OKRs aren’t about OKRs

I have a real love-hate relationship with OKRs, thats despite having had training and working with them for over 4 years.

You’ve got to consider that the methodology is flawed when even after several years and cycles, staff (not just ones i’ve worked with directly, but people from other companies that i’ve not had prior interaction with), still don’t fully grasp how to implement OKRs.

I think its reasonable to agree that the effectiveness of a methodology is in its ability to be understood, adopted and provide results, and to this point, i think OKRs are rather weak.

I wasn’t alone as someone implementing OKRs who would spend weeks trying to agree and align and figuring out what are reasonable OKRs, and even then, they’d be liable to change, I found that we’d be spending hours each month just agreeing on OKRs instead of doing the work to accomplish the OKRs, the irony.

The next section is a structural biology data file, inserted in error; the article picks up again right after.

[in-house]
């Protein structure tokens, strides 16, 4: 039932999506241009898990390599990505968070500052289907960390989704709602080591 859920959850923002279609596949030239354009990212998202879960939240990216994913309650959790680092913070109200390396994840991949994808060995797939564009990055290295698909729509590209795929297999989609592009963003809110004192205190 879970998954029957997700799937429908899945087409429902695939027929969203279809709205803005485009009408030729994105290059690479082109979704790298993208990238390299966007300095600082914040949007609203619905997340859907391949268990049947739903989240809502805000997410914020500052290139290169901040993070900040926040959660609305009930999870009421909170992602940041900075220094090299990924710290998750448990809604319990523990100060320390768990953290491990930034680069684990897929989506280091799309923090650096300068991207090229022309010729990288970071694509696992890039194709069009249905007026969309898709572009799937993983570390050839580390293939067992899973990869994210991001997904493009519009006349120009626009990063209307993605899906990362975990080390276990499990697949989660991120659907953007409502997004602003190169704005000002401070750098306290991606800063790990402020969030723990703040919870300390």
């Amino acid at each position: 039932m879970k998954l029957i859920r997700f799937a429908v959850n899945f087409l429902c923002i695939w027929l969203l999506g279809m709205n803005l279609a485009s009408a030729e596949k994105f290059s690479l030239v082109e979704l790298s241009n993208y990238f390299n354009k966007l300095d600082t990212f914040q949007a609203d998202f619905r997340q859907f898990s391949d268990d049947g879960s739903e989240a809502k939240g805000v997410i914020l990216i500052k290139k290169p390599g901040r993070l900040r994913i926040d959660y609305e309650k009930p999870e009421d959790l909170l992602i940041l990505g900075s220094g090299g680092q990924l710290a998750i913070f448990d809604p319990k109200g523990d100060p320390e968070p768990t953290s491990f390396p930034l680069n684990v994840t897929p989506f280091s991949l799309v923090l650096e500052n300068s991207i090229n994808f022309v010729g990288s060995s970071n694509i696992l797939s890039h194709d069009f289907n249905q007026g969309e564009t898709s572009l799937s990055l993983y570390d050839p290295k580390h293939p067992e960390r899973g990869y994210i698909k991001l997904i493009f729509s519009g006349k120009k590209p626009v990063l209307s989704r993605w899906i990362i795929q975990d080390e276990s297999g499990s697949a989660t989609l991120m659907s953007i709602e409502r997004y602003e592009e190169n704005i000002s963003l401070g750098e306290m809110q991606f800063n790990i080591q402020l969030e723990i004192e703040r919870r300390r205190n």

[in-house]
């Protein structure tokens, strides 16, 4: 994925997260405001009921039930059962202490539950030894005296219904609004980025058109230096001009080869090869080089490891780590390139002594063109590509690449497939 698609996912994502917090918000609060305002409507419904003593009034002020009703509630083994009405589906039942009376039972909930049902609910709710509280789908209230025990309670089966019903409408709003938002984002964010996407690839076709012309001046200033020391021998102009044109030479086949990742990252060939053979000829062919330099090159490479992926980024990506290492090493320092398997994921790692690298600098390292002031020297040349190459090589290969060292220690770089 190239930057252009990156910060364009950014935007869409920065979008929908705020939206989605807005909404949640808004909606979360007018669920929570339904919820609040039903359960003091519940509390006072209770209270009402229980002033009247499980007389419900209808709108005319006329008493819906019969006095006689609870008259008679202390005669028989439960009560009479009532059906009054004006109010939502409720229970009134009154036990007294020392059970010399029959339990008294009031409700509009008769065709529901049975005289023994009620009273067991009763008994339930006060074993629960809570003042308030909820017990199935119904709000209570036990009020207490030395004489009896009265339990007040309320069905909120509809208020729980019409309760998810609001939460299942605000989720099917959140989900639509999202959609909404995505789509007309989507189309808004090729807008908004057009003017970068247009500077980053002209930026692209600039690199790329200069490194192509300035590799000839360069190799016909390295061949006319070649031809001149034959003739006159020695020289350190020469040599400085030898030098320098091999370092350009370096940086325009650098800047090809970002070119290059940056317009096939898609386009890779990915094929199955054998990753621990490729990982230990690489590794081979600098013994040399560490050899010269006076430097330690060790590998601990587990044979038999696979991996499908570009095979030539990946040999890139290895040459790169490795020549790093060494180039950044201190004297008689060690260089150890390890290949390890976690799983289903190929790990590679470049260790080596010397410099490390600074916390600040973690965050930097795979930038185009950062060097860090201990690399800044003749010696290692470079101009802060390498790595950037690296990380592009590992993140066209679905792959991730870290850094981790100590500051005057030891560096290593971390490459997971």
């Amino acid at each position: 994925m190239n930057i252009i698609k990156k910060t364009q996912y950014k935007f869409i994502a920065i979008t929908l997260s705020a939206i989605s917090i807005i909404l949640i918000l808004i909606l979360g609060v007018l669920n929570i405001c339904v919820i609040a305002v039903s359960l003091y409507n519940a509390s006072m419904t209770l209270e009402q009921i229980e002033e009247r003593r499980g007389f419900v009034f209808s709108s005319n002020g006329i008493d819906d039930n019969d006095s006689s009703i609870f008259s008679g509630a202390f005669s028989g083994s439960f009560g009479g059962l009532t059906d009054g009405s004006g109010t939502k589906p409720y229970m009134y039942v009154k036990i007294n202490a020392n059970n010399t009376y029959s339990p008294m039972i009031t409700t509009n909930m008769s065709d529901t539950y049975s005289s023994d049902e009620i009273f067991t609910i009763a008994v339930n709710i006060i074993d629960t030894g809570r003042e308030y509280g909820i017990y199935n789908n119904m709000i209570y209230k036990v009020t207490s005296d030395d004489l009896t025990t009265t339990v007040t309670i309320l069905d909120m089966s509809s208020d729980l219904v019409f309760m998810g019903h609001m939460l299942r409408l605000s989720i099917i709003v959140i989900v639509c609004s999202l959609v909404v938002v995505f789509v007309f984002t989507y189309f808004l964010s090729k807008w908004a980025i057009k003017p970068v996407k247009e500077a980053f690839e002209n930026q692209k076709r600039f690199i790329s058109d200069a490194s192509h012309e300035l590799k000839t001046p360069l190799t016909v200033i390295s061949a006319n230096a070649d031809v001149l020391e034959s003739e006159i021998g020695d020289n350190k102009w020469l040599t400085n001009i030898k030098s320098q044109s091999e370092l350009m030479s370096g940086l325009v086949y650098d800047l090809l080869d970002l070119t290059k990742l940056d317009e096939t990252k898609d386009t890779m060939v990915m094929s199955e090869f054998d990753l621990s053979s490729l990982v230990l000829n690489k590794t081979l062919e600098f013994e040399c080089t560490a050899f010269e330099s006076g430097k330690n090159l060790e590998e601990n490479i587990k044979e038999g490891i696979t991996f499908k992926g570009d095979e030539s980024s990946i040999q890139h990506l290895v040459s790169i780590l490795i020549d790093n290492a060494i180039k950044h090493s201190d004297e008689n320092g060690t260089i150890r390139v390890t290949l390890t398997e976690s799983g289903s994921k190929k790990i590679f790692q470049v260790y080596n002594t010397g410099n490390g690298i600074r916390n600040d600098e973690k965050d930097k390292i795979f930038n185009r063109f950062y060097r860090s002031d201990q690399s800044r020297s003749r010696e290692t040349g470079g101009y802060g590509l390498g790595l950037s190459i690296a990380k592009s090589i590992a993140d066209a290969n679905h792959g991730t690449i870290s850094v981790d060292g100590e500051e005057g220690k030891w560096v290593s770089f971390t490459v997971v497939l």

However, I think the philosophy and frameworks that OKRs provide are great. What I Like –

  • regular reviews
  • accountability and alignment across the organisation
  • stretch goals and outcome focus
  • structured breakdown and planning
  • the discussion, thinking and debate that comes from trying to define and justify each OKR

To this point I think that OKRs are more a philosophy and mindset around setting goals rather than a process or method that they claim to be.

For me, i think the most valuable part of the OKR philosophy is the discussion and alignment – that group consensus and buy-in that we are all working on the right things, for the right reasons and the right priority, whether you use OKRs (out of the box) or you stick with NSMs and KPIs, i think you’ll agree that knowing we are all working on the right things, for the right reasons and the right priority is crucial in moving any business forward.

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